One of the neat things about much of the OSR being PDF-based is the way that people have taken the their PDFs and made their own physical books from them - changing the layout to booklet format, boxing them up that sort of thing.
My PDF of the S&W "White Box" version is the older download with the Pete Mullen cover of the giants ambushing the party in a snowy landscape. Now I have to say I love this piece of artwork, but it always struck me as more of a The Hobbit illo than a D&D rulebook one and so it never really inspires me like his work on S&W Core Rules does.
Still, with PDFs and print-outs this is a easily resolved situation. Find something that does inspire and replace. I had a furtle through my folder of random RPG pics and found out a copy of John Blanche's work for the McDeath Warhammer supplement back from the days when we loved the Workshop. Five minutes work to copy the logos from the PDF, invert the colours and turn them into transparent layers and we get...
(This is a much smaller version of the original which is a 2MB .png file, hence not posted here. Shout if you want it.)
That's an awesome Britart image from the Master of Blanchitsu himself.
As for my actual physical copy I have traditionally bound my PDFs in ringbinders with clear sheet pockets, putting two pages back to back in one wallet. The trouble is that now I have several of these they don't store very well being an awkward sort of wedge-shape and can't be stacked easily in the games wardrobe.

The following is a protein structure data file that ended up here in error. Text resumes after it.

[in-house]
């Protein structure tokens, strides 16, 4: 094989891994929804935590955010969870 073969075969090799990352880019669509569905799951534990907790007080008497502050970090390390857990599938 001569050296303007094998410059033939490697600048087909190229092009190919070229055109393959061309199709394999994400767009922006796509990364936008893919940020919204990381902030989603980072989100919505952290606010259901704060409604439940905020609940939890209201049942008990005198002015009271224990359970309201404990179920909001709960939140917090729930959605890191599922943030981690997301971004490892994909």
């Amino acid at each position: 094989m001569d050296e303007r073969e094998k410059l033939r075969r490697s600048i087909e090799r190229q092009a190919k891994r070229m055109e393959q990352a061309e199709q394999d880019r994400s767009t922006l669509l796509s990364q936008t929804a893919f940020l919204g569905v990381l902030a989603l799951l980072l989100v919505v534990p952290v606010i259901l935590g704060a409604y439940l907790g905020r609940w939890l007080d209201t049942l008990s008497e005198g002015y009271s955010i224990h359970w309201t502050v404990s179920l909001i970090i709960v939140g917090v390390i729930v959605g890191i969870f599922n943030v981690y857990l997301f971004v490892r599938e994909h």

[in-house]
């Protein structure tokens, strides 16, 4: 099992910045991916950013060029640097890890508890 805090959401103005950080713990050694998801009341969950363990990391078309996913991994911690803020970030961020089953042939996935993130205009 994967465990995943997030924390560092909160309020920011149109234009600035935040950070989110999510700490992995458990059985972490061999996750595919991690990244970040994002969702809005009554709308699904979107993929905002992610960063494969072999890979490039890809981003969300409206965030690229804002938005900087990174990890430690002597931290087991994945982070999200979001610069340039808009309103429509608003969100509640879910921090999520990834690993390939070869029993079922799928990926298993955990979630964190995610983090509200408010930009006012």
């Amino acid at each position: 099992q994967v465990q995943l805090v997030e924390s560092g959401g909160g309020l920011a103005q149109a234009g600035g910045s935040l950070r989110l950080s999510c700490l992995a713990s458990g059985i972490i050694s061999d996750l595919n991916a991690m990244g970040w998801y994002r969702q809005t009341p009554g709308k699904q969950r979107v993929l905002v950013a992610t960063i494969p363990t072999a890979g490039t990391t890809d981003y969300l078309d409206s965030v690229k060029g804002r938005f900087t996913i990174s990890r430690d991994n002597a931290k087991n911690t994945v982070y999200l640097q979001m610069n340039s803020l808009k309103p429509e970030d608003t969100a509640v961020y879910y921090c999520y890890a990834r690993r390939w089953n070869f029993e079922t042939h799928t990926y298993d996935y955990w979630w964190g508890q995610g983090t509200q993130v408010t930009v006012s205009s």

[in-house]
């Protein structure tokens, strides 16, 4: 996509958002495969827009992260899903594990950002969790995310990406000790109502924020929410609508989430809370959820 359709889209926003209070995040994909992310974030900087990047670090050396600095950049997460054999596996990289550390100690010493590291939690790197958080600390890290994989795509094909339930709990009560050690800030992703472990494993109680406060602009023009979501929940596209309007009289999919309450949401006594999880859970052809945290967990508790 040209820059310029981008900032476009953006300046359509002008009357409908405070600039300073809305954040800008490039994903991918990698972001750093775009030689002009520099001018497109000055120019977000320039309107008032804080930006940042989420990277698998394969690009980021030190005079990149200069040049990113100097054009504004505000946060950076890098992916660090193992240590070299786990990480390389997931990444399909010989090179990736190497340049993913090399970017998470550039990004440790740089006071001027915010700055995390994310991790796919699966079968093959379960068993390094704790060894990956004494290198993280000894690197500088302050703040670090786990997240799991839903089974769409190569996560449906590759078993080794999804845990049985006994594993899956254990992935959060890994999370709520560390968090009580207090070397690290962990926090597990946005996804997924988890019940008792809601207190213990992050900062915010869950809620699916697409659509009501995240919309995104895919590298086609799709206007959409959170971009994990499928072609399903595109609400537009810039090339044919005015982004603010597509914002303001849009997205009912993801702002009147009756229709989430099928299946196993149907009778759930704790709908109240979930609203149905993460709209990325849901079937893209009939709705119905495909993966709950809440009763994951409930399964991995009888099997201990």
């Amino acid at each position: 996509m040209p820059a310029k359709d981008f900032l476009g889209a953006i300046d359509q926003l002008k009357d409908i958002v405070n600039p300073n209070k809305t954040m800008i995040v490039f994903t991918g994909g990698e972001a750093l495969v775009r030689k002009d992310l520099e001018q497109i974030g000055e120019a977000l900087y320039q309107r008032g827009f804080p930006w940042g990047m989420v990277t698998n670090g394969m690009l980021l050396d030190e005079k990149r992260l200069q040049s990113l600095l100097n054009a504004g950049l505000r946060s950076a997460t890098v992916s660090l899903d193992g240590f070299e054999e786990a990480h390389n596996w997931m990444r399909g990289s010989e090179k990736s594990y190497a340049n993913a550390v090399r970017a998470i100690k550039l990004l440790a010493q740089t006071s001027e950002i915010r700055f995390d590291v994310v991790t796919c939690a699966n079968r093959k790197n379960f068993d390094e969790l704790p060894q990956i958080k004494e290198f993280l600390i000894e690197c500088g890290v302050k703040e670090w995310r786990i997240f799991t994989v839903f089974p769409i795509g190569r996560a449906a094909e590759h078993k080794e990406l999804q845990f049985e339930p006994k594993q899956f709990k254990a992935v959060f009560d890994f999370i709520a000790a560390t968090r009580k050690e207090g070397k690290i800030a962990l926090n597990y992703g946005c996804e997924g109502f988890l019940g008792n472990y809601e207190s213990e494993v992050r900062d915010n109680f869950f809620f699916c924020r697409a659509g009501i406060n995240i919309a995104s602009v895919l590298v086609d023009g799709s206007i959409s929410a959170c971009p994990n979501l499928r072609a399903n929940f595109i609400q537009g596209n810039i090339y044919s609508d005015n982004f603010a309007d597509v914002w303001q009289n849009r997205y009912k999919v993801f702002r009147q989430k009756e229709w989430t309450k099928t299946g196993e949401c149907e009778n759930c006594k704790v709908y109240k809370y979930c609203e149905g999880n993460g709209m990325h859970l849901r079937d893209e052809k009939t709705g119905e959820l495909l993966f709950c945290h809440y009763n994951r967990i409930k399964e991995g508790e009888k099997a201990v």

I've accordingly gone over to plastic folders with 20 or 40 clear sheet pockets in as these stack flat and fit on bookcases better when stored upright. This is the White Box I put together using the new cover and a 40 pocket folder.
Transparent plastic is a difficult thing to photograph but here you can see the first wallet with the colour print-out of the Blanche cover in it and the thick frosted plastic front page open to the left.
As you can see the folder stays open at a double-spread with no difficulties.
I prefer to bind the rulebook like this as it means individual pages can be removed and replaced for tweaks, changes and replacing any damaged ones - something that can't be done with a properly-bound or stapled book.
For the record, replacing the front cover of a D&D rulebook with a John Blanche illustration has a respected history - it was done back in 1977 for the GW UK-exclusive printing of the Holmes Set.